Wednesday, August 24, 2011
Cyprus wants Israeli support in offshore drilling spat
Cypriot FM tells ‘Post’ Nicosia in conflict with Turkey over exploration rights, J'lem interested in ‘cooperating in energy field,’ PM responds.
With her country locked in a nasty tiff with Turkey over maritime gas exploration rights, Cypriot Foreign Minister Erato Kozakou-Marcoullis came to Israel Wednesday looking for signs of support on the matter from Jerusalem, and received it in the form of statement put out by the Prime Minister’s Office.
The Prime Minister’s Office issued a statement following a meeting between Prime Minister Binyamin Netanyahu and Kozakou-Marcoullis saying among the issues discussed was “expanding the possibilities of cooperating in the energy field, since both countries have been blessed with natural gas deposits in their exclusive economic zones.”
Turkey has threatened Cyprus against going ahead with plans to begin drilling for offshore gas deposits, with Turkish Foreign Minister Ahmet Davutoglu threatening earlier this month that Ankara would show the “necessary response” if Cyprus went ahead with the plans.
Turkey, which has occupied northern Cyprus since 1974, claims Cyprus does not have the right to exploit the island’s natural resources, and that it cannot ignore the Turkish- Cypriot rights to the resources.
Both the US and Russia have in recent days released statements supporting the Cypriot position, and Kozakou-Marcoullis told The Jerusalem Post in an interview, before meeting Netanyahu, President Shimon Peres and Foreign Minister Avigdor Lieberman, that she hoped for a “message going out from Israel regarding the principle regarding sovereign rights in the exclusive economic zone.”
Lieberman, like Netanyahu, also put out a statement signaling support for Cyprus’s position, saying he and his Cypriot colleague praised the agreement reached by Israel and Cyprus in 2010 delineating their maritime boundaries and their respective exclusive economic zones, and saying that beginning work to extract the gas should be done quickly “for the benefit of both sides.”
In the Post interview, Kozakou- Marcoullis said Cyprus was planning exploratory drilling within the next two weeks, regardless of Turkey’s threats.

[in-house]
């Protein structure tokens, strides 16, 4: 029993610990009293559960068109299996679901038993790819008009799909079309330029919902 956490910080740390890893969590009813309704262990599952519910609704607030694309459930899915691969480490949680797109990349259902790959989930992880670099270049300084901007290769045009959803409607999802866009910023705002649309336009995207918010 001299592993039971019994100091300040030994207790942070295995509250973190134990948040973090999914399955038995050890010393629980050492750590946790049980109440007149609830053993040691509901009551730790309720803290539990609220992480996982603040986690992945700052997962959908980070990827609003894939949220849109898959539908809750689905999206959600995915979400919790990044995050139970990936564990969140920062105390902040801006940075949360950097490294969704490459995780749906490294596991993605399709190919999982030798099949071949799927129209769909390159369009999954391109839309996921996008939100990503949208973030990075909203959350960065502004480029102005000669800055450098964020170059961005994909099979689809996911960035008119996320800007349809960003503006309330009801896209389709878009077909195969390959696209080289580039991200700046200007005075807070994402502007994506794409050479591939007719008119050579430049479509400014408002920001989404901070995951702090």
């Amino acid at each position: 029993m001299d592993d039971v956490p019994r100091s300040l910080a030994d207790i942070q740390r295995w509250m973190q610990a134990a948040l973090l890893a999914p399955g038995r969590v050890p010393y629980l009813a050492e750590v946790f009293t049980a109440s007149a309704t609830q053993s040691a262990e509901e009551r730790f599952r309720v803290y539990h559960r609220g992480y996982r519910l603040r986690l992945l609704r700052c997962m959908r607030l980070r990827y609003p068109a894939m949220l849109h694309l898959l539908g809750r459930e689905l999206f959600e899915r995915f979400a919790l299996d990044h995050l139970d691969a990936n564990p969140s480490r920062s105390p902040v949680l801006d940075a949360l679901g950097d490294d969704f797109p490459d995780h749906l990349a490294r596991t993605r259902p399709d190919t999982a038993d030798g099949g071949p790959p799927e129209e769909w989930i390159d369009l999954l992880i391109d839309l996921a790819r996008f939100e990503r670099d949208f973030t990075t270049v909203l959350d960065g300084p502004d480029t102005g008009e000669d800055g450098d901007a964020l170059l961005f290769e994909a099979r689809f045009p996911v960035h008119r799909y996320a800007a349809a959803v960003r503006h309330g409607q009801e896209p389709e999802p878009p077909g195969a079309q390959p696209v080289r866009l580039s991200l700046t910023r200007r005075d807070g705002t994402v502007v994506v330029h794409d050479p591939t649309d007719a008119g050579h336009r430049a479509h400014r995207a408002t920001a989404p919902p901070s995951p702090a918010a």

“We have international law on our side,” she said. “I think Turkey has to listen to the messages being sent by the international community regarding this issue.”
She said while Cyprus has to be concerned about “any kind of threats coming from Turkey, at the same time we are proceeding as scheduled and doing whatever we have to do regarding raising the issue with other countries.”
The Cypriot foreign minister, who has been in her job, this time around, for only three weeks, having held the post previously for almost a year in 2007-2008, downplayed speculation the dramatic upturn in Israeli-Cypriot ties was linked to Israel’s deterioration of relations with Ankara, saying the improvement had more to do with Cyprus’s entrance into the EU in 2004, and Israel’s seeing Cyprus as a “gateway to the EU.”
Netanyahu told Kozakou- Marcoullis the two countries were “two democracies with common values and overlapping interests in the eastern Mediterranean.” He said the ties between the two countries should be tightened “because we have to make up for gaps that were created over decades.”
For years, Cyprus was considered one of the most critical countries of Israel in Europe.
Kozakou-Marcoullis told the Post the strong current bilateral ties between the two countries would remain even were Israel and Turkey to repair their relationship.
“The fact that before you had a strong relationship with Turkey, and now you don’t is not an element at all for us,” she said.
Kozakou-Marcoullis would not get pinned down on how Cyprus would vote in the UN in September on the Palestinian statehood recognition issue, saying the EU’s position on this was still “under discussion.”
She said the EU’s foreign ministers would “brainstorm” on the issue at an informal meeting they will hold in Poland on September 2. The visiting foreign minister said Cyprus was interested in seeing Israel and the PA return to negotiations.
“The most important thing at the moment now is to resume the talks,” she said, adding that at the moment she could not say whether the EU would be able to reach a consensus on the matter.
Government sources said the impression Netanyahu walked away with from the meeting was that Cyprus would not support the Palestinian move.